Monthly Archives: September 2015

CD review: Biber’s Missa Salisburgensis

First published in the Guardian on 8 September, 2015

Biber: Missa Salisburgensis etc
Hesperion XXI/Le Concert des Nations/La Capella Reial de Catalunya/Savall (AliaVox)

Jordi Savall calls it “the Everest of polychoral compositions”: Biber’s 54-part Missa Salisburgensis, probably composed in 1682 for the epic acoustic of Salzburg Cathedral and discovered 200 years later in the house of a local grocer. Given the manuscript measures 82x57cm it’s hard to imagine mistaking it for fruit wrapping. Savall rallies his ensembles to scale the exultant heights but still keeps things nimble; the full ensemble sound is warm, vibrant and spacious while shapely solo voices make clear work of all that counterpoint. The disc also includes Biber’s stately Sonata Sancti Polycarpi — you’ll need decent stereo speakers to enjoy five minutes of trumpets answering each other across the chapel of Cardona Castle in Catalonia — and the feisty Battalia, with its bouts of cheerful chaos, joyful Prestos and pliant arias dedicated to Bacchus. Savall is in his element here, leading the dance with supple, graceful swing.

CD review: Mynstrelles with Straunge Sounds

First published in the Guardian on 8 September, 2015

Mynstrelles with Straunge Sounds
Clare Wilkinson/Rose Consort of Viols (Delphian)

Courts of the early 1500s were handy musical trading posts, troupes of musicians coming and going with the horse trading of monarchs. Catherine of Aragon brought Spanish viol players to London and the olde-worlde name of this album — which features some of the earliest surviving manuscripts for viol consort and voice from around Europe — comes from Henry XIII court reports of “mynstrelles with straunge sounds as sagbuts, vyolles & oethers”. Composers featured include Josquin des Prez, Hayne van Ghizeghem, Johannes Martini, Henry XIII himself and plenty of Anonymous. The Rose Consort of Viols play diligently if a little humourlessly, but all ears will be on the glorious singing of mezzo Clare Wilkinson. Her soft voice is totally beguiling in this intimate repertoire: full of elegant contours and no sharp edges, perfect for weaving among the gentle viols.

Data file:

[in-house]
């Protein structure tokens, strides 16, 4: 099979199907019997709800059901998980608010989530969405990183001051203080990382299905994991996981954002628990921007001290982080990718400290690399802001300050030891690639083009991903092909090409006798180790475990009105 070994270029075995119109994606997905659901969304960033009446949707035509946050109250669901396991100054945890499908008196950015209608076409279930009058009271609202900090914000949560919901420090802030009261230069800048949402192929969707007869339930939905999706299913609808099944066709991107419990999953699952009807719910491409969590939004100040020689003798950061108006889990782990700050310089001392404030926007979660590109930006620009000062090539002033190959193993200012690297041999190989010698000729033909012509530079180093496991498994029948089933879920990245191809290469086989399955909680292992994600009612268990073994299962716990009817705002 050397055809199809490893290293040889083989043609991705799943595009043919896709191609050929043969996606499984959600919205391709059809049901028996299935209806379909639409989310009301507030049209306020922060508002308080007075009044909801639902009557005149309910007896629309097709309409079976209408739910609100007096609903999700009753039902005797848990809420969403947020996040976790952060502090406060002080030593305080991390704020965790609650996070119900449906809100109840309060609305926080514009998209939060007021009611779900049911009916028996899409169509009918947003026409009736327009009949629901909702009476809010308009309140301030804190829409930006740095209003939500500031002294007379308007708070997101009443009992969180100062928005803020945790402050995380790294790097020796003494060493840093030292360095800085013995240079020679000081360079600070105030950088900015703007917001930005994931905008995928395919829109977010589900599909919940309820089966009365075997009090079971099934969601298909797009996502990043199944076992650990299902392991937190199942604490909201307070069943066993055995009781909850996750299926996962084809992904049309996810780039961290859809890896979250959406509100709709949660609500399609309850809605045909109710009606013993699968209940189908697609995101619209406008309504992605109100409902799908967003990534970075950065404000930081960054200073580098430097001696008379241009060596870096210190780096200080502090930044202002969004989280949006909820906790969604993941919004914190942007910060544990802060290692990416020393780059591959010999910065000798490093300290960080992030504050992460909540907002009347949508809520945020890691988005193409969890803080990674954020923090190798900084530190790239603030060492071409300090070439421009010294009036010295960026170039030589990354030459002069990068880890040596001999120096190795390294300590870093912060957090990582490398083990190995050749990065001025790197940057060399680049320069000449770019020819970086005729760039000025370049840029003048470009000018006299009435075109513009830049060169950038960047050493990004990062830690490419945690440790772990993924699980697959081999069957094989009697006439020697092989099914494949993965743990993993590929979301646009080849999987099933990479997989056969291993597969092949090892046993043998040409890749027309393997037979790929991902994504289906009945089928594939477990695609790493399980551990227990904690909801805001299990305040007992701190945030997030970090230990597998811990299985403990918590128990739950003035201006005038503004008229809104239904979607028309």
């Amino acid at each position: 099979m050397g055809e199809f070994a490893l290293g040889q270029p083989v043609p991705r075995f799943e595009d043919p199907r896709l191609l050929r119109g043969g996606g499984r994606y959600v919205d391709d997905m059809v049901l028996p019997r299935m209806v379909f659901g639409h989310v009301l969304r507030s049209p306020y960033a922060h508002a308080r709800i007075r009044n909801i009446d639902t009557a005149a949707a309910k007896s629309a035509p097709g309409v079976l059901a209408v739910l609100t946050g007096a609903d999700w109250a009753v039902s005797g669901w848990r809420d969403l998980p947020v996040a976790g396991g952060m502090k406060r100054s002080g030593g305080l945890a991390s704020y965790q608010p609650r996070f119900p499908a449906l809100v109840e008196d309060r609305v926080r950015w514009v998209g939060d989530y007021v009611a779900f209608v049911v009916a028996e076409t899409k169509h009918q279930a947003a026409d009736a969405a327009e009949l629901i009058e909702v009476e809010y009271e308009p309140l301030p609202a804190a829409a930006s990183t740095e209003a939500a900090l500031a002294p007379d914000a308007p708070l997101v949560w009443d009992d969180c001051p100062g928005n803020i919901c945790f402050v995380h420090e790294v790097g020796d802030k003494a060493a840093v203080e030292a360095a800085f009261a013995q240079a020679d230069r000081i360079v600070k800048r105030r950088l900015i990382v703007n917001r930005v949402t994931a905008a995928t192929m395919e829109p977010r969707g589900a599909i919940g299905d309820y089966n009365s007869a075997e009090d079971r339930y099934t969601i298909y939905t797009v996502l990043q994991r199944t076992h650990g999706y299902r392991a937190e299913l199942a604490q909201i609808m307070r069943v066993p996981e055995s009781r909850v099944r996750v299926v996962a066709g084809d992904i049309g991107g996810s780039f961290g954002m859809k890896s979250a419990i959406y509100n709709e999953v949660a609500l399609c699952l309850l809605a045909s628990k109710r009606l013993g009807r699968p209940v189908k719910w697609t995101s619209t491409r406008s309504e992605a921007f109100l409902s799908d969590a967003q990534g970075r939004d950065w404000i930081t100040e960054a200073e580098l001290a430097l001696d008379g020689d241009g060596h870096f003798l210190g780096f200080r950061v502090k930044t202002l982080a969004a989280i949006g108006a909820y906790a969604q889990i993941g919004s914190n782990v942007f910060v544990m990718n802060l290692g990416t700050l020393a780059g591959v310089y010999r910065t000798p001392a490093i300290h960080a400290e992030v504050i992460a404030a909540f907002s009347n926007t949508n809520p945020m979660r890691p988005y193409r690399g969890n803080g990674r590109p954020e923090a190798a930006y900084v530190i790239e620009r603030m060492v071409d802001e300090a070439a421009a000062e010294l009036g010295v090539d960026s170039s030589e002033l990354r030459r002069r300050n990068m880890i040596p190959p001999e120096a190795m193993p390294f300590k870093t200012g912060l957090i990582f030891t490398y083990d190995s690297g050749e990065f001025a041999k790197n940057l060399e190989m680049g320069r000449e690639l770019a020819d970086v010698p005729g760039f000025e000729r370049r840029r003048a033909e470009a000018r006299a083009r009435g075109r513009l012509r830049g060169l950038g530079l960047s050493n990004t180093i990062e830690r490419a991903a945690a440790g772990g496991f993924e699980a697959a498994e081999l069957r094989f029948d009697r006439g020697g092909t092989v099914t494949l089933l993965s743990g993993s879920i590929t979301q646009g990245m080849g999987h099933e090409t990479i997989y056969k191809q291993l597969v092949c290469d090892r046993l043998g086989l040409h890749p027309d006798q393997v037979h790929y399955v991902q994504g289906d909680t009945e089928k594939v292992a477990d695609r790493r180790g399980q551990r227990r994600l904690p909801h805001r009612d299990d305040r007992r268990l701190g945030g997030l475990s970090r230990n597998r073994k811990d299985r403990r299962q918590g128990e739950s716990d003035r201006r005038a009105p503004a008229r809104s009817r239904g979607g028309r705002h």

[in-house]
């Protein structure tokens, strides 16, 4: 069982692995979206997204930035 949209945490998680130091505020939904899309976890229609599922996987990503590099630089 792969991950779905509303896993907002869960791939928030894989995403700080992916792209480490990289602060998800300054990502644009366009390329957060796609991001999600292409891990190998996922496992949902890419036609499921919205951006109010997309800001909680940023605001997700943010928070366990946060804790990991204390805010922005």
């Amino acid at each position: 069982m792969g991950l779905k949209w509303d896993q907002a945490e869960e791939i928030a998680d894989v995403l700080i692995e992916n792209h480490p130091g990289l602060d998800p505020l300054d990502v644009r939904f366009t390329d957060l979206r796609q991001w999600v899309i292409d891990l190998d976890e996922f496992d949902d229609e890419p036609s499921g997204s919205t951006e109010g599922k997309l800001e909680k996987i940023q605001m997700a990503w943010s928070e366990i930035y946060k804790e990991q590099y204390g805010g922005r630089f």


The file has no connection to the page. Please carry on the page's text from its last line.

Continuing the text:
CD review: Brahms/Bach: Schoenberg orchestrations

First published in the Guardian on 8 September, 2015

Brahms/Bach: Schoenberg orchestrations
Warsaw Philharmonic/Kaspszyk (Warner)

“The better the pianist, the louder he plays,” Schoenberg complained about Brahms’s G-minor Piano Quartet, grumbling that he could never hear the strings. Still, he liked the piece enough to make an orchestral arrangement (”I wanted for once to hear everything”). It’s true that the dark energy of the original always feels like it’s surging out of its skin, but that’s the thrill. And where Brahms was fastidious about every colour and contour, there’s something flattening about Schoenberg’s gloopy dollops of strings and winds, all doubled up for extra heft. Jacek Kaspszyk and the Warsaw Phil embrace the massive sweep of the melodies: their second movement is stately, the flutes and triangles of the military march pert and kitsch, the Rondo chunky. It’s a fun ride. Schoenberg’s grandiose arrangement of Bach’s ‘St Anne’ Prelude and Fugue gets a similarly full-throttle treatment — this orchestra knows how to make a broad sound — but the most striking moment comes from a pair of solo clarinets singing their fugue lines alone.

Preview: Lammermuir 2015


First published in The Herald on 7 September, 2015

Roll on the Lammermuir Festival. For any East Coasters needing a bit of breathing space after the long pandemonium of August, this picturesque and quietly very classy mid-September festival is just the ticket. My favourite thing is to bring a bike and meander between concerts in North Berwick, Dunbar and Haddington, between the secluded kirks at Dirleton, Oldhamstocks and Whitekirk and the genteel estate grounds of Lennoxlove and Gilmerton. In my mind it’s always an Indian Summer during Lammermuir. The brambles are ripe and the chanterelle are in bloom.

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EIF 2015 review: LSO, Gergiev, Bronfman

First published in the Guardian on 1 September, 2015

Valery Gergiev, never one for abstemious planning, tends to go big in Edinburgh. He is honorary president of the International Festival so there’s a prerogative. Recent editions have seen him stage full symphonic cycles and epic operas craned in from St Petersburg. This year he closed the festival with the London Symphony Orchestra in The Rite of Spring and The Miraculous Mandarin plus the brawn and big heart of Yefim Bronfman in Bartok — in other words, a programme of orchestral dazzle designed to leave us on a high.

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